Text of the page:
At that moment he received an invitation to write an opera for Madame Grisi at the Theatre Italien in Paris. He had made excellent progress with the score, when to his disappointment this project too collapsed. He was on the point of returning to London, when an invitation to give a recital of his own compositions at the Salle Erard led to a meeting with the French librettist, A. E. Scribe, who suggested they should collaborate on a new opera for the Opera-Comique. Michael William Balfe accepted; and Le Puits d' Amour was produced there on the 20th April 1843. Its success led to a demand for another comic opera from Michael William Balfe; and Les Quatre Fils Aymon (1844) was the result. Both operas were produced in London (under the titles ofGeraldine and The Castle of Aymon); but their main success was achieved in Europe, particularly Germany. Before leaving Paris, Michael William Balfe was commissioned to write a serious opera for the Paris Opera house. The result was L'Etoile de Seville (1845), which received fifteen performances, but was not revived.



Meanwhile, by an extraordinary reversal of fortune Bunn had reappeared on the London theatrical scene and been appointed manager once more of Drury Lane. He forthwith reminded Michael William Balfe of the opera he had commissioned from him a few years previously. Michael William Balfe, who had used some of the music for other purposes, now refurbished the score, rewriting several numbers; and The Bohemian Girl, when produced at Drury Lane on the 27th November 1843, brought him the greatest success of his whole career. In a few days' time the opera's popular tunes were being whistled everywhere and ground out by every London street barrel-organ. Michael William Balfe followed up with several other operas for Drury Lane - a through-composed opera, with recitative, entitled The Daughter of St Mark (1844), and then four operas written to the usual formula with spoken dialogue: The Enchantress (1845), The Bondman (1846), The Maid of Honour (1847), and The Sicilian Bride (1852).



In 1846 Michael William Balfe was appointed conductor of the Italian Opera at Her Majesty's in succession to Costa. At the opening of his first season he conducted the first performance in London of Verdi's Nabucodonosor, which had been retitled Nino in order to circumvent the new censorship regulations; but he was not a good conductor, and the appointment lapsed in 1852.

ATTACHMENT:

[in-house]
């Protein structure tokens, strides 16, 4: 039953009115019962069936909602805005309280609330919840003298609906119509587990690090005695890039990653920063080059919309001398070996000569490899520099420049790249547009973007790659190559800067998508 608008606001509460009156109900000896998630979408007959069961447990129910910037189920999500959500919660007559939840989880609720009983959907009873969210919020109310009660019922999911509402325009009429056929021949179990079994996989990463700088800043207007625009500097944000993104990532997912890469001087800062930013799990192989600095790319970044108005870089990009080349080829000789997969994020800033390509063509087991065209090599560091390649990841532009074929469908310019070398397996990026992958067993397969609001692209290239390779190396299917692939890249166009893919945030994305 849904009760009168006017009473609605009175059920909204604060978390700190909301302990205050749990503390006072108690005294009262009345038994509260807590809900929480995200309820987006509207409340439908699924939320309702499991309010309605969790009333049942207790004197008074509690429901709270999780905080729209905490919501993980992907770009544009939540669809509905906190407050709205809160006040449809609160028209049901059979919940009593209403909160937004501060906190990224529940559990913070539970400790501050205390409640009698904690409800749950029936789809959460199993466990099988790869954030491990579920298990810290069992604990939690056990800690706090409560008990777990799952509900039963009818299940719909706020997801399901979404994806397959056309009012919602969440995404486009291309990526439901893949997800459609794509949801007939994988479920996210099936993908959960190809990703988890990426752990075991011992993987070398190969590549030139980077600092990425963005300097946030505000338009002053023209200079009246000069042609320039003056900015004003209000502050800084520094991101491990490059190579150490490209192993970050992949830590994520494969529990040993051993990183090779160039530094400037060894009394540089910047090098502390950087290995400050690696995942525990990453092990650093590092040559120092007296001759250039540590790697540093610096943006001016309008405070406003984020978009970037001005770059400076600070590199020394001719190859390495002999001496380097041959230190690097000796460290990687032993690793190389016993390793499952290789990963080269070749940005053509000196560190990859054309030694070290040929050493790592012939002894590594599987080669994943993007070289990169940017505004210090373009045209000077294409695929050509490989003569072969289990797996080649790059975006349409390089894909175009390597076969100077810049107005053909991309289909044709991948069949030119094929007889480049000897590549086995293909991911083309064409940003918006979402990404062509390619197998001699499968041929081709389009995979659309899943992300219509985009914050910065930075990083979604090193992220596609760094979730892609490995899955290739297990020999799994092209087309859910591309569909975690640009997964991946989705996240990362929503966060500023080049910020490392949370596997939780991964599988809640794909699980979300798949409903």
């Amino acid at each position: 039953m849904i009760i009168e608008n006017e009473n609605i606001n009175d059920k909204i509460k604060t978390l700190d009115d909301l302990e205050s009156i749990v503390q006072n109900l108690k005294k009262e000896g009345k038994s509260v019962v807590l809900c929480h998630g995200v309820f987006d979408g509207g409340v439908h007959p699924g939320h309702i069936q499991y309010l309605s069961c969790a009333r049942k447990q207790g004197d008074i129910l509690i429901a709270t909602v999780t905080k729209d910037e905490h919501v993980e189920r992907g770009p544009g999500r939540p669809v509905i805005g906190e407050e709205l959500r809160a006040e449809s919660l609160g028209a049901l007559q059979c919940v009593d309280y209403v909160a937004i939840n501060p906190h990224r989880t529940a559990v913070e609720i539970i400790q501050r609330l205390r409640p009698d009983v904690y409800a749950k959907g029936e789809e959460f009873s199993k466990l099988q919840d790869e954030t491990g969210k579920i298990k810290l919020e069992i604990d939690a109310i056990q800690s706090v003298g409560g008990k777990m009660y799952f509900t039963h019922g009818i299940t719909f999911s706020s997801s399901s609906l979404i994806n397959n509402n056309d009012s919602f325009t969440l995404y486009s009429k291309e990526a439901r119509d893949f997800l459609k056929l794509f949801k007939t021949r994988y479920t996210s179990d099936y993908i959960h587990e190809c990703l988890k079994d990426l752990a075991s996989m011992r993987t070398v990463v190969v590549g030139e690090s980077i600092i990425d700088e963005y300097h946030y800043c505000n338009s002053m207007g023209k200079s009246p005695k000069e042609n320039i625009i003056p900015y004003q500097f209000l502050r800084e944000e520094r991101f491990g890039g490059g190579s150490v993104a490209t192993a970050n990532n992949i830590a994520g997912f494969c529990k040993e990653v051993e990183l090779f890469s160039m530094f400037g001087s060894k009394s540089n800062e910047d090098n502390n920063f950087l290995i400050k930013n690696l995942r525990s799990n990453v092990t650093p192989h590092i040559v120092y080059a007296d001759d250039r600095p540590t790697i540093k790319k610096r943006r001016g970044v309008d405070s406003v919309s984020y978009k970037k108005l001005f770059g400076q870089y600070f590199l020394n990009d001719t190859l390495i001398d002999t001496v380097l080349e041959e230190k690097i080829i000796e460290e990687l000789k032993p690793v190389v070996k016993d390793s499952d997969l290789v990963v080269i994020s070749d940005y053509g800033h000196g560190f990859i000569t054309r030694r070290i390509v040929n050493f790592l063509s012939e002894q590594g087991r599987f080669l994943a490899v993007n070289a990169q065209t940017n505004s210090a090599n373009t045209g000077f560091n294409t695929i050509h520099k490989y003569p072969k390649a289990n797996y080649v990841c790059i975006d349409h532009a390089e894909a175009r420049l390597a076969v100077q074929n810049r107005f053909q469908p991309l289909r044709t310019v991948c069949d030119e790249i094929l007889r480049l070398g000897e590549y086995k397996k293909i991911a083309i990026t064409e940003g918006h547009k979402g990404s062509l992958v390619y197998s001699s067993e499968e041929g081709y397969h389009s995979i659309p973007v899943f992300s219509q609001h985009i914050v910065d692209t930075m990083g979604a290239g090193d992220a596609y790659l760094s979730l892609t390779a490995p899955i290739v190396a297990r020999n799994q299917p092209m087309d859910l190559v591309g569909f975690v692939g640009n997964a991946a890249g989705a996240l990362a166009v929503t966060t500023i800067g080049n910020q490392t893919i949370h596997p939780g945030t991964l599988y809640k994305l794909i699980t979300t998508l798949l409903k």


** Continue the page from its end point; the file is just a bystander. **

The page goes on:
For a few years in the 1850s he travelled extensively in Europe. In 1850 he visited Berlin, where The Bondman was produced in a German version under the title of Der Mulatte. This was followed a year later by visits to Berlin and Vienna to attend productions of The Bohemian Girl, which proved very popular in its German guise as Die Zigeunerin. A considerable part of 1852 and 1853 was spent in St Petersburg - a rewarding visit insofar as he took part in various Court concerts and gave music lessons to the nobility - but none of his operas seem to have been produced. He broke his return journey in Vienna in order to supervise the production of a German adaption of Keolanthe (December 1853). He then revisited Italy where La Zingara {The Bohemian Girl) was produced in Trieste, Bologna, Brescia, and Bergamo. Ricordi, the Italian music publisher, commissioned a new opera from him for Trieste; but Pittore e Duca (1854), to a libretto by F. M. Piave, seems to have been a flop. Some years later an English version was given by the Carl Rosa Company under the title of Moro, the Painter of A ntwerp (1882).



Back in England he found a new management for English opera had been set up by two singers, Louisa Pyne and William Harrison. They commissioned half a dozen new operas from him, of which The Rose of Castile (1857), Satanella (1858) and The Puritan's Daughter (1861) proved especially popular with the public. In 1864 Michael William Balfe retired into Hertfordshire, where the last years of his life were devoted to revising the score of The Bohemian Girl for production in Paris as La Bohemienne (1869) and to writing his last opera The Knight of the Leopard. He died on the 20th October 1870.



Michael William Balfe had a knack for pleasing the public; but his facile fluency and lack of self-criticism were fatal flaws in his music. Even his closest friends agreed his talent desperately needed discipline. Yet in his defence it must be admitted that he knew how to write for the voice, had a gift for melody, and an instinct for the effectiveness of music in the theatre. He was one of the few British composers to win an international reputation as an opera composer.



Michael William Balfe: CDs



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Michael William Balfe: DVDs